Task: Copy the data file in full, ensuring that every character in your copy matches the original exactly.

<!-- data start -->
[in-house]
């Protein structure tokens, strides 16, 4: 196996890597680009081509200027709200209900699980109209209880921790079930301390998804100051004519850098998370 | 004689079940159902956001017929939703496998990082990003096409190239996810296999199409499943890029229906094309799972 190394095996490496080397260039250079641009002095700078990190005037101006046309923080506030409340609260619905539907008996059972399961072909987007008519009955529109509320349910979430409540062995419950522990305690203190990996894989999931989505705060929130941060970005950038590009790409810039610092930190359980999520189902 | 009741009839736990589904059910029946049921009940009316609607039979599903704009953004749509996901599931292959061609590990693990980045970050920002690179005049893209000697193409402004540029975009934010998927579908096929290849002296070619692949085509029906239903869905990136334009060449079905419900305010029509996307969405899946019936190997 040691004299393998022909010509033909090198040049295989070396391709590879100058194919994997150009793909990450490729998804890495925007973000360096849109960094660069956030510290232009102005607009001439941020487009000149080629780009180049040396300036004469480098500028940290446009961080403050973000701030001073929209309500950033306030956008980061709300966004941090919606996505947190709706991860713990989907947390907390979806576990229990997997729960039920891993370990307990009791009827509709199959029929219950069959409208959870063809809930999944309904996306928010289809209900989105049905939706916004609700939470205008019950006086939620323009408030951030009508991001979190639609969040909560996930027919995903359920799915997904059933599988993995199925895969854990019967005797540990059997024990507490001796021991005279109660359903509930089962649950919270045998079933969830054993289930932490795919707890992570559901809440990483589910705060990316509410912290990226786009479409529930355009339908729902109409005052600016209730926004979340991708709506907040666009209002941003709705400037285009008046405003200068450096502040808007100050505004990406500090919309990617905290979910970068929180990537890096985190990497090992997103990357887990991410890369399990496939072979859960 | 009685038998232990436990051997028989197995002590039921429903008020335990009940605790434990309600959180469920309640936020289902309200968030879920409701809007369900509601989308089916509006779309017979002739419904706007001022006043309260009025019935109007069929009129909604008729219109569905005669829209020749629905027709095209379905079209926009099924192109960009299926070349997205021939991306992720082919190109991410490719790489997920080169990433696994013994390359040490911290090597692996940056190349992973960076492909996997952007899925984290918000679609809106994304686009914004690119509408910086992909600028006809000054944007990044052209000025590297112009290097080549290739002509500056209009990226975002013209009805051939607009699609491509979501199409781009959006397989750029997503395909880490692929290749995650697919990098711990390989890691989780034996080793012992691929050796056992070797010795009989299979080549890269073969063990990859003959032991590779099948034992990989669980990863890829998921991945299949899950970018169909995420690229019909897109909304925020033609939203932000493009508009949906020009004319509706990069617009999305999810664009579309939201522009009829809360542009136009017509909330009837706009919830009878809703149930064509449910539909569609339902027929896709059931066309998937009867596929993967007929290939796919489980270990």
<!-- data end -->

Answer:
[in-house]
């Protein structure tokens, strides 16, 4: 196996890597680009081509200027709200209900699980109209209880921790079930301390998804100051004519850098998370 | 004689079940159902956001017929939703496998990082990003096409190239996810296999199409499943890029229906094309799972 190394095996490496080397260039250079641009002095700078990190005037101006046309923080506030409340609260619905539907008996059972399961072909987007008519009955529109509320349910979430409540062995419950522990305690203190990996894989999931989505705060929130941060970005950038590009790409810039610092930190359980999520189902 | 009741009839736990589904059910029946049921009940009316609607039979599903704009953004749509996901599931292959061609590990693990980045970050920002690179005049893209000697193409402004540029975009934010998927579908096929290849002296070619692949085509029906239903869905990136334009060449079905419900305010029509996307969405899946019936190997 040691004299393998022909010509033909090198040049295989070396391709590879100058194919994997150009793909990450490729998804890495925007973000360096849109960094660069956030510290232009102005607009001439941020487009000149080629780009180049040396300036004469480098500028940290446009961080403050973000701030001073929209309500950033306030956008980061709300966004941090919606996505947190709706991860713990989907947390907390979806576990229990997997729960039920891993370990307990009791009827509709199959029929219950069959409208959870063809809930999944309904996306928010289809209900989105049905939706916004609700939470205008019950006086939620323009408030951030009508991001979190639609969040909560996930027919995903359920799915997904059933599988993995199925895969854990019967005797540990059997024990507490001796021991005279109660359903509930089962649950919270045998079933969830054993289930932490795919707890992570559901809440990483589910705060990316509410912290990226786009479409529930355009339908729902109409005052600016209730926004979340991708709506907040666009209002941003709705400037285009008046405003200068450096502040808007100050505004990406500090919309990617905290979910970068929180990537890096985190990497090992997103990357887990991410890369399990496939072979859960 | 009685038998232990436990051997028989197995002590039921429903008020335990009940605790434990309600959180469920309640936020289902309200968030879920409701809007369900509601989308089916509006779309017979002739419904706007001022006043309260009025019935109007069929009129909604008729219109569905005669829209020749629905027709095209379905079209926009099924192109960009299926070349997205021939991306992720082919190109991410490719790489997920080169990433696994013994390359040490911290090597692996940056190349992973960076492909996997952007899925984290918000679609809106994304686009914004690119509408910086992909600028006809000054944007990044052209000025590297112009290097080549290739002509500056209009990226975002013209009805051939607009699609491509979501199409781009959006397989750029997503395909880490692929290749995650697919990098711990390989890691989780034996080793012992691929050796056992070797010795009989299979080549890269073969063990990859003959032991590779099948034992990989669980990863890829998921991945299949899950970018169909995420690229019909897109909304925020033609939203932000493009508009949906020009004319509706990069617009999305999810664009579309939201522009009829809360542009136009017509909330009837706009919830009878809703149930064509449910539909569609339902027929896709059931066309998937009867596929993967007929290939796919489980270990």